30 Apr 2018
Have I Done Enough?
Community Reflections on the International AIDS Candlelight Memorial 2018
In 2011 I started confronting seven letters that would totally change my life forever: ‘HIV’ and ‘AIDS’. I was a college professor back then when I found out that one of our colleagues, a young gay man, was sick in the hospital ICU with TB meningitis. One of his closest friends shared the news with me that our colleague was living with HIV and that his TB meningitis diagnosis was an AIDS-related complication. I was speechless and motionless. His friend encouraged me and another colleague to get tested as well, as the rate of HIV was escalating within the metro Manila area.
Flashback of my sexcapades came right into my face. Fear embraced my whole being. What if I have HIV too? What if I’m next? I finally got the courage to go with my best friend and get tested. When I received the negative test results I felt as if the wooden floors of the Manila Social Hygiene clinic were nearly collapsing as we jumped for joy and relief.
That was first encounter with HIV. Following that event, I promised myself to get tested regularly and to always practice safe sex. I even started encouraging my friends to get tested as well.
Preparing for our Future
My second encounter with HIV involved another colleague of mine who was being confined in the Infectious Disease ICU of San Lazaro Hospital because of pneumocystis carinii pneumonia (PCP). Thankfully, he survived, but shortly thereafter I was confronted with my 3rd, 4th, 5th, 6th, 7th friend diagnosed with HIV or dying from AIDS related complications. I’ve since stopped counting. I began feeling the overwhelming intensity and scope of the AIDS crisis in the Philippines and I started thinking to myself, “What have I been doing?!?? My friends are dying! Have I done enough?!’’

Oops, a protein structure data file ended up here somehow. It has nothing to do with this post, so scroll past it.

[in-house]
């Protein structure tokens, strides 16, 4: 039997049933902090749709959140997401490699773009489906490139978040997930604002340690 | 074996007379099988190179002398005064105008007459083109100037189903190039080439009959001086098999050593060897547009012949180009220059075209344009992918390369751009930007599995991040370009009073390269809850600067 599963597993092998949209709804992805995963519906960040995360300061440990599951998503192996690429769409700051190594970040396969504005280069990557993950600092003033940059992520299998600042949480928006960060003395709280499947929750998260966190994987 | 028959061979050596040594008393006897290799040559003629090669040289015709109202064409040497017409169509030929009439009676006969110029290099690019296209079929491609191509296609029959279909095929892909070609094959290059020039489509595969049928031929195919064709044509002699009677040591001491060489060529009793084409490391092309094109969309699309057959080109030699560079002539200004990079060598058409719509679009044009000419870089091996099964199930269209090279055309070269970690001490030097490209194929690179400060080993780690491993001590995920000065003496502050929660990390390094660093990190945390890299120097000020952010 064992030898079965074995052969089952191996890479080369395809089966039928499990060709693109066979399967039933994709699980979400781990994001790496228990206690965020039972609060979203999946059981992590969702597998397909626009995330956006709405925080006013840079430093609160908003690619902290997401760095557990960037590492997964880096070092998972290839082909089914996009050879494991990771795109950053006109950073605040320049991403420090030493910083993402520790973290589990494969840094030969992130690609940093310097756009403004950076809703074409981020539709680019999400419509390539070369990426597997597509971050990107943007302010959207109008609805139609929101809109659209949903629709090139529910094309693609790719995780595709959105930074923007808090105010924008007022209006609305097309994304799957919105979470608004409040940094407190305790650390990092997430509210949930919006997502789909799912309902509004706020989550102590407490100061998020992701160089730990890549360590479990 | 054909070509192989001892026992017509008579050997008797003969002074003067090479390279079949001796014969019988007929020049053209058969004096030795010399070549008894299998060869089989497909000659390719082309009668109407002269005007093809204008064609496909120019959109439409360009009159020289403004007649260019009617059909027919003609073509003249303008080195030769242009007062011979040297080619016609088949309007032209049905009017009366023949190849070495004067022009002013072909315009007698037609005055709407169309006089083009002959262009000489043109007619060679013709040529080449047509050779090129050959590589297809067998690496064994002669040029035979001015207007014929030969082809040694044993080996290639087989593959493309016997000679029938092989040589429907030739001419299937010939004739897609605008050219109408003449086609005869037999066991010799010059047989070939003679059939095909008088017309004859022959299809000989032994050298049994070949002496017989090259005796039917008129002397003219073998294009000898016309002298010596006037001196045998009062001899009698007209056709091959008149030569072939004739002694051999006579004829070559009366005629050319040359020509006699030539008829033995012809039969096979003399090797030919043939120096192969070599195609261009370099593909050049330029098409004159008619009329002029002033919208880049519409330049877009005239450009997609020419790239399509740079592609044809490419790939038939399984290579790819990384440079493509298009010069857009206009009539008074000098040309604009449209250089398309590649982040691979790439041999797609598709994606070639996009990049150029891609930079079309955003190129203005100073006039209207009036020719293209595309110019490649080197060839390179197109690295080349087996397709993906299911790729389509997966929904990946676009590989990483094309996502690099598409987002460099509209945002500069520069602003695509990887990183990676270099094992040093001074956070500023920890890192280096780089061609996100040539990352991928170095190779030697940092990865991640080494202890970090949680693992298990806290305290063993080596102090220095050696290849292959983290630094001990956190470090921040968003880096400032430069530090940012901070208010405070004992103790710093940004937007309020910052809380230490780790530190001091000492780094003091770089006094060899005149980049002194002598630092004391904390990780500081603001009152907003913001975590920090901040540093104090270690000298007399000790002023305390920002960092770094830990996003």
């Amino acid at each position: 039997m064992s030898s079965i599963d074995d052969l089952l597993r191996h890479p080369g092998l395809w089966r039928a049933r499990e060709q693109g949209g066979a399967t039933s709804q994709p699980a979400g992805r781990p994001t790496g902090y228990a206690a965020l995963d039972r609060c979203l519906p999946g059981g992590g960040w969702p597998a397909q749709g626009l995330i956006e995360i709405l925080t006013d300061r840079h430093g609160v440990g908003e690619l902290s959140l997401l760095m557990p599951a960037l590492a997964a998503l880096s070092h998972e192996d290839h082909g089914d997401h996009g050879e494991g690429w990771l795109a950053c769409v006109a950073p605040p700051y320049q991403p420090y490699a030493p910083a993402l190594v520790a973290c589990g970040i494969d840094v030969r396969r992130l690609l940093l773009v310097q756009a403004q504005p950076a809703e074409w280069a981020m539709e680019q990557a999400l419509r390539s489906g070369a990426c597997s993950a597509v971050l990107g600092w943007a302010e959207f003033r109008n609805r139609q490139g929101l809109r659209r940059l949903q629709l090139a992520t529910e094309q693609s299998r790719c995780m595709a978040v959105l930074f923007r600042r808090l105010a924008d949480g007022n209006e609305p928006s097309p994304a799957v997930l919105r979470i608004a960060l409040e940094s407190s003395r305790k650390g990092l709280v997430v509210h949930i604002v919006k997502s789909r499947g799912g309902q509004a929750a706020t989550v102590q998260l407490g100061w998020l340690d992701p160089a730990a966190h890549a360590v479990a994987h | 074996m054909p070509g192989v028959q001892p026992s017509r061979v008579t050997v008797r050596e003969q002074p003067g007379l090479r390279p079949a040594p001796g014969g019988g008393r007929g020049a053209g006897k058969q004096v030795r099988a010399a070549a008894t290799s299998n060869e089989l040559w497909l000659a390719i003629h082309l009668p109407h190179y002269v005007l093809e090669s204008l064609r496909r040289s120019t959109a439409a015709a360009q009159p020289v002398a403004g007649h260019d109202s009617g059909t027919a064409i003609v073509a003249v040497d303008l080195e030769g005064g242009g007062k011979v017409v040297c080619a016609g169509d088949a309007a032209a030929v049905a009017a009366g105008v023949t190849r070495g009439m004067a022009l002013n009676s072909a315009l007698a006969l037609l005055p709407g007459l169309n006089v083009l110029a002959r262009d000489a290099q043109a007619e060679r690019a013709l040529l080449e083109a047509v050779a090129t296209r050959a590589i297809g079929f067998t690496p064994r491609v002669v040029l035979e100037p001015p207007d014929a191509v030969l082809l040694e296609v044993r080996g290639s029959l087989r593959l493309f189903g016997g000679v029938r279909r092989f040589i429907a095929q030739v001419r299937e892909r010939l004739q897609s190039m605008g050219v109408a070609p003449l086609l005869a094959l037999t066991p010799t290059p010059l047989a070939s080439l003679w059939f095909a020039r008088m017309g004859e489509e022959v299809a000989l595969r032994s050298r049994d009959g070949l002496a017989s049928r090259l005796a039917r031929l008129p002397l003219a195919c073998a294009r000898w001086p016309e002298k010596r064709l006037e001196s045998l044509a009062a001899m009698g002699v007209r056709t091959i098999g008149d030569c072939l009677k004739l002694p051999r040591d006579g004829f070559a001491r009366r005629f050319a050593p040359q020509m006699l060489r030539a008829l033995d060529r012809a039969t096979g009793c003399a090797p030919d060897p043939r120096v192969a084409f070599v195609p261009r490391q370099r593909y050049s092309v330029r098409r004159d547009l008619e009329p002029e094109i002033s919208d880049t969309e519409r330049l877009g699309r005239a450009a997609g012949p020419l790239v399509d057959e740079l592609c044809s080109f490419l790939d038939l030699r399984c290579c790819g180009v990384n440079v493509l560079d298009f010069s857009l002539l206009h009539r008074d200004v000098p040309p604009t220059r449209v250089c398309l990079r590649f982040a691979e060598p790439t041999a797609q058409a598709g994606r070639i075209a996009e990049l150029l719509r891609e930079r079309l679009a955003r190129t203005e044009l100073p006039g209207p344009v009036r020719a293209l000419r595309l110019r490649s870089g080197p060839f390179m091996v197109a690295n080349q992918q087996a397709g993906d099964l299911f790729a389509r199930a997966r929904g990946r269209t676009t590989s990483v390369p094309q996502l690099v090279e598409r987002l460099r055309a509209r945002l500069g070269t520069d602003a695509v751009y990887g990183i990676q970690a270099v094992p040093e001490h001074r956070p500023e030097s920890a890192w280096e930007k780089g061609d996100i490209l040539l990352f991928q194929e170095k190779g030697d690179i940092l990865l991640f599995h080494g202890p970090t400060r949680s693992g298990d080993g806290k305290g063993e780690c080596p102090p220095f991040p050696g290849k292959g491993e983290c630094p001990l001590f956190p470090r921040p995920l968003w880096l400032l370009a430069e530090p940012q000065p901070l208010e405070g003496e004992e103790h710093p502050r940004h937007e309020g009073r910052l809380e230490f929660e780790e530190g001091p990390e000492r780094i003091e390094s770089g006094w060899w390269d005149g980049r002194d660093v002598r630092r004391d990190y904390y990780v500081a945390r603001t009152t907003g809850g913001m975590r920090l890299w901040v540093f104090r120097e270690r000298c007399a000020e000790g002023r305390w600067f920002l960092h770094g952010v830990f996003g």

I started getting more engaged in advocacy to increase awareness about HIV/AIDS with other MSMs or LGBTQ community members. I gave talks, distributed condoms, encouraged people to get tested and integrated my advocacy into my work. I began to see myself as a change agent, a counsellor, a life coach, and a friend to those who faced HIV related stigma and discrimination.
Every year, I look forward to welcoming the third Sunday of May because of the International AIDS Candlelight Memorial. To me, the Memorial is a time to celebrate the millions of lives lost to AIDS-related complications, especially the seven friends whom I have already lost to this battle. It is also a time to increase awareness on a global scale about the impact of this pandemic; a time to give hope to the millions of warriors continuing to fight against HIV and AIDS; and a time for us, to reinvigorate our commitment to network, educate, support and mentor everyone that is interested in this movement.
Here in the Philippines, in the small province of Ilocos Norte, at the heart of the City of Laoag, lies Karmelli Clinic and Hospital where I work as the Chief Nursing Officer and the Chief HIV change Agent. On May 20, 2018, we hope to commemorate this day with the transgender community, including the Queens of Miss IlocosloVakla 2018 (an annual Gay-TG pageant here in our province) and the Sunflower Festival Queens of 2018 (oldest LGBT Organization in Asia), and to march on the streets of Laoag City, with lighted lanterns and banners to raise awareness about HIV and AIDS. After the march we also plan on lighting our red candles and forming a big red ribbon signifying our commitment to advocacy, and most importantly, remembering our fallen warriors, in front of the Ilocos Norte Capitol (the Office of the Governor).
It is about time that we each figure out ways that we can do more. We may not all be infected, but we are all affected by HIV and AIDS. As we reflect on our past – as we remember the brave and beloved souls that we have lost, we must also prepare for our future – a future where we continue our fight until this epidemic is over.
Jurgen Rushell G. Rapacon, is the chief nursing officer of the Karmelli Clinic and Hospital in Laoag City, Ilocos Norte, Philippines. He can be reached at firstname.lastname@example.org